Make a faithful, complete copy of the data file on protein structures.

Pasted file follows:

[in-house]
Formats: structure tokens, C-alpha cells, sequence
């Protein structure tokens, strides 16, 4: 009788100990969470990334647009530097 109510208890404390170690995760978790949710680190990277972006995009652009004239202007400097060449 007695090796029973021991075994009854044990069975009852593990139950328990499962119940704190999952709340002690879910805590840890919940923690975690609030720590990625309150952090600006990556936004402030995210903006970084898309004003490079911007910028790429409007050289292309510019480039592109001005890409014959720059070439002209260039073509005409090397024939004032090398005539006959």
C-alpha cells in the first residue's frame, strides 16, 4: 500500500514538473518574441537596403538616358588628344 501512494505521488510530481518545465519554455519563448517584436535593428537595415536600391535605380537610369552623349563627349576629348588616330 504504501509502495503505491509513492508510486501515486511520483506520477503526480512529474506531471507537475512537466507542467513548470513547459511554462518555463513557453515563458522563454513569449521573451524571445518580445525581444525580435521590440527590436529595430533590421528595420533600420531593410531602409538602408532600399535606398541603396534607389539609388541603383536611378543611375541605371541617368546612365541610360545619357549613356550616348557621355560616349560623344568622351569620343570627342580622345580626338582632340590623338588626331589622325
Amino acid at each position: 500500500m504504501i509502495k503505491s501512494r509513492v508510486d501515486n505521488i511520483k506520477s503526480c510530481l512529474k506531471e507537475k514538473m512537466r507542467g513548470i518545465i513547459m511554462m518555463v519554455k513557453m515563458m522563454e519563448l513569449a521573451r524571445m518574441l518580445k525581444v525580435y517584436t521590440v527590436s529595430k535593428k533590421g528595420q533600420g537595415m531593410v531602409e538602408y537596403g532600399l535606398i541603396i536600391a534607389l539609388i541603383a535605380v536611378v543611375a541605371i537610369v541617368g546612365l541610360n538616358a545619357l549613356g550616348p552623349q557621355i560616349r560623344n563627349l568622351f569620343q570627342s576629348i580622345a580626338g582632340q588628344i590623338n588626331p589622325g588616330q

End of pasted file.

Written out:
[in-house]
Formats: structure tokens, C-alpha cells, sequence
């Protein structure tokens, strides 16, 4: 009788100990969470990334647009530097 109510208890404390170690995760978790949710680190990277972006995009652009004239202007400097060449 007695090796029973021991075994009854044990069975009852593990139950328990499962119940704190999952709340002690879910805590840890919940923690975690609030720590990625309150952090600006990556936004402030995210903006970084898309004003490079911007910028790429409007050289292309510019480039592109001005890409014959720059070439002209260039073509005409090397024939004032090398005539006959």
C-alpha cells in the first residue's frame, strides 16, 4: 500500500514538473518574441537596403538616358588628344 501512494505521488510530481518545465519554455519563448517584436535593428537595415536600391535605380537610369552623349563627349576629348588616330 504504501509502495503505491509513492508510486501515486511520483506520477503526480512529474506531471507537475512537466507542467513548470513547459511554462518555463513557453515563458522563454513569449521573451524571445518580445525581444525580435521590440527590436529595430533590421528595420533600420531593410531602409538602408532600399535606398541603396534607389539609388541603383536611378543611375541605371541617368546612365541610360545619357549613356550616348557621355560616349560623344568622351569620343570627342580622345580626338582632340590623338588626331589622325
Amino acid at each position: 500500500m504504501i509502495k503505491s501512494r509513492v508510486d501515486n505521488i511520483k506520477s503526480c510530481l512529474k506531471e507537475k514538473m512537466r507542467g513548470i518545465i513547459m511554462m518555463v519554455k513557453m515563458m522563454e519563448l513569449a521573451r524571445m518574441l518580445k525581444v525580435y517584436t521590440v527590436s529595430k535593428k533590421g528595420q533600420g537595415m531593410v531602409e538602408y537596403g532600399l535606398i541603396i536600391a534607389l539609388i541603383a535605380v536611378v543611375a541605371i537610369v541617368g546612365l541610360n538616358a545619357l549613356g550616348p552623349q557621355i560616349r560623344n563627349l568622351f569620343q570627342s576629348i580622345a580626338g582632340q588628344i590623338n588626331p589622325g588616330q